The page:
A painting by Howard Pyle showing buccaneers
in a small sailboat attacking a galleon.
In the early 1600’s, French settlers who had been driven from their settlements in the Caribbean by the Spanish, lived as frontiersmen on the island of Hispaniola. These men were excellent hunters and used long muskets and knives. They were known as the best marksmen in the world with muskets. Many of these hunting men turned to piracy and began attacking Spanish ships in the Caribbean. They took over a small island called ‘Tortuga’ and turned it into a haven for pirates and fugitives from all nations. These men were known as ‘buccaneers.’
By the 1640’s, the buccaneers had turned from hunters to seamen. They wore coarse shirts, wool pants and hats. They used small row boats to sneak up astern of larger Spanish ships, usually under cover of darkness. Marksmen in the small row boats would shoot up at the Spanish helmsmen and soldiers while the other buccaneers swarmed up the side of the ship. They got a reputation for being cruel and were feared by all Spanish sailors.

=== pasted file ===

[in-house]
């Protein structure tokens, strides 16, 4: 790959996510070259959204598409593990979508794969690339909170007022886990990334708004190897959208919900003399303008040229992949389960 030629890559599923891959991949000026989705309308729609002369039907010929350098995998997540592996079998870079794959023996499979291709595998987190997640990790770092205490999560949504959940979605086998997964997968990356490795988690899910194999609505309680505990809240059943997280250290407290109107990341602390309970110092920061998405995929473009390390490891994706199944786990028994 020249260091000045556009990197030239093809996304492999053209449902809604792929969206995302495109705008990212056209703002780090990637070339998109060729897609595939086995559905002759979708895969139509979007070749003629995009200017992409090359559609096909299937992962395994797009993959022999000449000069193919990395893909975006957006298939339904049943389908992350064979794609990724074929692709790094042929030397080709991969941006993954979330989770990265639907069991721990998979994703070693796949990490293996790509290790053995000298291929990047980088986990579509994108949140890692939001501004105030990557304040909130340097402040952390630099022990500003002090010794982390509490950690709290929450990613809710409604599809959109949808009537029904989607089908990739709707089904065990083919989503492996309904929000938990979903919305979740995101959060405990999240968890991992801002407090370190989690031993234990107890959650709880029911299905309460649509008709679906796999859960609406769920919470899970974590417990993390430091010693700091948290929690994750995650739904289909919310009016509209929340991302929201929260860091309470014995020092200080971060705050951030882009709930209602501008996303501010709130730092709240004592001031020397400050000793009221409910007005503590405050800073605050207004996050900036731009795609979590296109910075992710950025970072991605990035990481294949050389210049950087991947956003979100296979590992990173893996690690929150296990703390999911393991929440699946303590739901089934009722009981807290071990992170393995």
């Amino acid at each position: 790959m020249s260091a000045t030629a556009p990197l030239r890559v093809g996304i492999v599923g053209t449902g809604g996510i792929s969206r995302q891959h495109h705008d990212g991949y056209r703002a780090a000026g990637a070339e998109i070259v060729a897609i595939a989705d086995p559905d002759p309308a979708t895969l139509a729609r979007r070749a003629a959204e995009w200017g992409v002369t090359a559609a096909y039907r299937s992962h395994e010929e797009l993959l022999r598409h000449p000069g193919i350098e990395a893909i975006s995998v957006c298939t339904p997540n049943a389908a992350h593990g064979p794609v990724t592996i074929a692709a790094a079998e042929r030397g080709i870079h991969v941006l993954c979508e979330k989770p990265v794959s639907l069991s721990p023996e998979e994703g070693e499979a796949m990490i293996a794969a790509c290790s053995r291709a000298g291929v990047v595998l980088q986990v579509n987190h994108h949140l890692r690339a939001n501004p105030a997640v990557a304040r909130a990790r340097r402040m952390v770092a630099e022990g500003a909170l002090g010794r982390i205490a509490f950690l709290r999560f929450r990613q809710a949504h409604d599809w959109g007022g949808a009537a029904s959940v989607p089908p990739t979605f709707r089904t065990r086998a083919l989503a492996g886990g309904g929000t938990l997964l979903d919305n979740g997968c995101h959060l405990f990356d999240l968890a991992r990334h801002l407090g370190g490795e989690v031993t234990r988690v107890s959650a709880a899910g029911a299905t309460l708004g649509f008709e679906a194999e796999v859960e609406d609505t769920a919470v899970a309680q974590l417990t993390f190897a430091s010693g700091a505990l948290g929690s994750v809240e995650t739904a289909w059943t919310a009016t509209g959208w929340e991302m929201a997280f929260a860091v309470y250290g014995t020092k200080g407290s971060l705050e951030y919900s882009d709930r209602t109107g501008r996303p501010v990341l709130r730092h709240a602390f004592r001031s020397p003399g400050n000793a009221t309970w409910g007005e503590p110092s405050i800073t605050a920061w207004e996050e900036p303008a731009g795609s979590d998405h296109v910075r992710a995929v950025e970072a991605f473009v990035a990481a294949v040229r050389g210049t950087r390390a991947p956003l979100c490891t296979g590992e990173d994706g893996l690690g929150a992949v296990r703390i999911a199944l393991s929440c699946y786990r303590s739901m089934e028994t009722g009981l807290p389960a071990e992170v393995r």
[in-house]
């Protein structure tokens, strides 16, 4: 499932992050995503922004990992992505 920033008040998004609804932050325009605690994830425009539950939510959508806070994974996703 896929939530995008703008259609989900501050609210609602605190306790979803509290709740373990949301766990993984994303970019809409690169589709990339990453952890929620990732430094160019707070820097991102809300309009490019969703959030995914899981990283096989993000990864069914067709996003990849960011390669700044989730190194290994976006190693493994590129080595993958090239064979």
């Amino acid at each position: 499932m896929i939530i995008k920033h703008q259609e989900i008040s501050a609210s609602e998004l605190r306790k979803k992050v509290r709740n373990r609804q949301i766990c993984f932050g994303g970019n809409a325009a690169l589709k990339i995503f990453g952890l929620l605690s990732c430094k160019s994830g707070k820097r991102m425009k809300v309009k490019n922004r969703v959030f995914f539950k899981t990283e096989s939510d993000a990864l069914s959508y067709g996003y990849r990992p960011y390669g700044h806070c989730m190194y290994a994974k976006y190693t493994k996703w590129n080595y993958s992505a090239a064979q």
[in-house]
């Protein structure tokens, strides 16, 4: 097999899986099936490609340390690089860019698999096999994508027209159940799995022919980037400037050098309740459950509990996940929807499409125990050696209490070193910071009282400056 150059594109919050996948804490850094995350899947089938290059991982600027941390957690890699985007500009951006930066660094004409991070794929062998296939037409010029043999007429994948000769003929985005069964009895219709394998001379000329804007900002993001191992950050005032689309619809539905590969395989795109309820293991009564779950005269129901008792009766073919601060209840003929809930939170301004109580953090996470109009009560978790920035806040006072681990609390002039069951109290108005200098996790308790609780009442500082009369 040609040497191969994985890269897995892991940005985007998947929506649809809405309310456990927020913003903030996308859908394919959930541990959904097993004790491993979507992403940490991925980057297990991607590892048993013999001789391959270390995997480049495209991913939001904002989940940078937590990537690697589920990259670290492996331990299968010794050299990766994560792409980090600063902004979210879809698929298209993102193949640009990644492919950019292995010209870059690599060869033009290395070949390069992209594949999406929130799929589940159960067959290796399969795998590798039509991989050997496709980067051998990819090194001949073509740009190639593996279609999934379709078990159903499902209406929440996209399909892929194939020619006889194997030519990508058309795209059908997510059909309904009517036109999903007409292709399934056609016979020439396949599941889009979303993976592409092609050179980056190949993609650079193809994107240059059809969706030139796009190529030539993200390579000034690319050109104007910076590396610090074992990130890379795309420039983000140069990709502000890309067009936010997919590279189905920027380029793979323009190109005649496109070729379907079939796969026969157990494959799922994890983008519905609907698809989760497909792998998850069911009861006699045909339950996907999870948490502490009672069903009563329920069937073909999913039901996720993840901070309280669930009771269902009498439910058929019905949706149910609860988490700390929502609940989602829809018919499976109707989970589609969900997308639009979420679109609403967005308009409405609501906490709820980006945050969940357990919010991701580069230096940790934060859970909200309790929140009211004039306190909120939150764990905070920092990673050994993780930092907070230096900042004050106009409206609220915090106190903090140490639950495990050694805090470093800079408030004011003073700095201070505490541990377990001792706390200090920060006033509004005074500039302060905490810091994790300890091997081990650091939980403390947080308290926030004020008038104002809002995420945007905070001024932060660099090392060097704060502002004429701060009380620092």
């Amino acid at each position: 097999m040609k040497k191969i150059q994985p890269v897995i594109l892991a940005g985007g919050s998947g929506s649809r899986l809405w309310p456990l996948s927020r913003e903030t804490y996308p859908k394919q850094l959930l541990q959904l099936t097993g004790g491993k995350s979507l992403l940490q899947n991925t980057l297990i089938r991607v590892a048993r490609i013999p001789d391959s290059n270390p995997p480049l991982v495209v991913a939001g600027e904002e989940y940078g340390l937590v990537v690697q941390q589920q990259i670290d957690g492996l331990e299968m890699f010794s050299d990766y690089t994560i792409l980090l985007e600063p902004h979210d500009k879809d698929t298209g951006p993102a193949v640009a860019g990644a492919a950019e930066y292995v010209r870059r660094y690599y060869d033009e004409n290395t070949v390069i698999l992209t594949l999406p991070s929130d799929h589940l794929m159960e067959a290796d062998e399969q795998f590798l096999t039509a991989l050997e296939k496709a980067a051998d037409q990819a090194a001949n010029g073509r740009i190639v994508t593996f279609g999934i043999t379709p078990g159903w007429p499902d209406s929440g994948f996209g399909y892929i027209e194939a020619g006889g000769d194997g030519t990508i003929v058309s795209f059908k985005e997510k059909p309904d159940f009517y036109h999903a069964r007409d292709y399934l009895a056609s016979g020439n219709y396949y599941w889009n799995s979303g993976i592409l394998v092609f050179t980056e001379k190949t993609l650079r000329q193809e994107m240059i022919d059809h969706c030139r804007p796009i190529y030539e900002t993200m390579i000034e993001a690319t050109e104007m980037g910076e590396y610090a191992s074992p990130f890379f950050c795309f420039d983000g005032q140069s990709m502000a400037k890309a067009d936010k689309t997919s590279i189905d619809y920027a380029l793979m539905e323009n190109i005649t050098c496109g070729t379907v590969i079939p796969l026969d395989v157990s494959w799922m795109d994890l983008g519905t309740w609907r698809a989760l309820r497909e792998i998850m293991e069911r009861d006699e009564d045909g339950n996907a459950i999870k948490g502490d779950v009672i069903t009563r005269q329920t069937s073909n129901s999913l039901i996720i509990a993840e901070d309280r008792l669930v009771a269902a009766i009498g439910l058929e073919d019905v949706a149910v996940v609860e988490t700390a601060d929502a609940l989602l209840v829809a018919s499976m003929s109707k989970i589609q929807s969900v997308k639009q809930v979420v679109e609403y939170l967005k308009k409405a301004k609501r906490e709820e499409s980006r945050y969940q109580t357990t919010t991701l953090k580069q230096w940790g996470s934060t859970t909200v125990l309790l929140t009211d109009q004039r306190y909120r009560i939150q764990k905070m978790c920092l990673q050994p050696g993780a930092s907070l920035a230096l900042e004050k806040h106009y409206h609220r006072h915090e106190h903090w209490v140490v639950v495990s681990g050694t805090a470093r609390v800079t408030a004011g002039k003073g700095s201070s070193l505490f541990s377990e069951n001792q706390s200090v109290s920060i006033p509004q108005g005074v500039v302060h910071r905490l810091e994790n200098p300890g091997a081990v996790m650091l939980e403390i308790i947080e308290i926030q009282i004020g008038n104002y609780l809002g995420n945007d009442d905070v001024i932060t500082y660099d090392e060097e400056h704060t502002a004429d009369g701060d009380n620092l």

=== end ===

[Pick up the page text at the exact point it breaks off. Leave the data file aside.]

In 1655, when England drove the Spaniards from Jamaica, many buccaneers moved to Port Royal. Many attacks were launched from this port and the governor of Jamaica encouraged the buccaneers’ activities. Soon, the buccaneers were attacking entire Spanish towns on the Spanish Main.
The most famous buccaneer was Henry Morgan. He raided Spanish towns in the 1660’s and 1670’s, capturing Puerto Bello on the island of Cuba and later capturing Panama in an epic battle between 500 buccaneers and over 2,000 Spanish soldiers. After a long and successful career as a buccaneer, Henry Morgan retired in Jamaica and was considered the most successful of all buccaneers. His raids did much to ensure the survival of English interests in the Caribbean.